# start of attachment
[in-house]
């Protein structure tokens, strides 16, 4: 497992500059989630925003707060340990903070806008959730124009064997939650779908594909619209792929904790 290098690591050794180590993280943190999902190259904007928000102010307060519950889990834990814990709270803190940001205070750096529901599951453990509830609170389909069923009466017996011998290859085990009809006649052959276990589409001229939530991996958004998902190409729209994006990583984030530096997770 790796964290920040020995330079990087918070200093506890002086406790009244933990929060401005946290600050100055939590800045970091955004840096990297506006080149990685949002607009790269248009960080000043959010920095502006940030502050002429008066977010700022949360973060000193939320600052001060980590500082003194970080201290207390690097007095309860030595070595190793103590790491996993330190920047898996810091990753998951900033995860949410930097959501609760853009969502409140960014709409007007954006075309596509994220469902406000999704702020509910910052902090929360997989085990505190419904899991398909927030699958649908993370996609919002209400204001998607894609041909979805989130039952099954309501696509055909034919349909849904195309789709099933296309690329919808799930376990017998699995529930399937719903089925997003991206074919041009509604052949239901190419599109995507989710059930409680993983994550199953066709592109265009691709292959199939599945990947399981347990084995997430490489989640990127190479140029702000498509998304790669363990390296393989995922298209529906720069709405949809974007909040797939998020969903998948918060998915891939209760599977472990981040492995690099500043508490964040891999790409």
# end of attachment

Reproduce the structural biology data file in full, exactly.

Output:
[in-house]
């Protein structure tokens, strides 16, 4: 497992500059989630925003707060340990903070806008959730124009064997939650779908594909619209792929904790 290098690591050794180590993280943190999902190259904007928000102010307060519950889990834990814990709270803190940001205070750096529901599951453990509830609170389909069923009466017996011998290859085990009809006649052959276990589409001229939530991996958004998902190409729209994006990583984030530096997770 790796964290920040020995330079990087918070200093506890002086406790009244933990929060401005946290600050100055939590800045970091955004840096990297506006080149990685949002607009790269248009960080000043959010920095502006940030502050002429008066977010700022949360973060000193939320600052001060980590500082003194970080201290207390690097007095309860030595070595190793103590790491996993330190920047898996810091990753998951900033995860949410930097959501609760853009969502409140960014709409007007954006075309596509994220469902406000999704702020509910910052902090929360997989085990505190419904899991398909927030699958649908993370996609919002209400204001998607894609041909979805989130039952099954309501696509055909034919349909849904195309789709099933296309690329919808799930376990017998699995529930399937719903089925997003991206074919041009509604052949239901190419599109995507989710059930409680993983994550199953066709592109265009691709292959199939599945990947399981347990084995997430490489989640990127190479140029702000498509998304790669363990390296393989995922298209529906720069709405949809974007909040797939998020969903998948918060998915891939209760599977472990981040492995690099500043508490964040891999790409």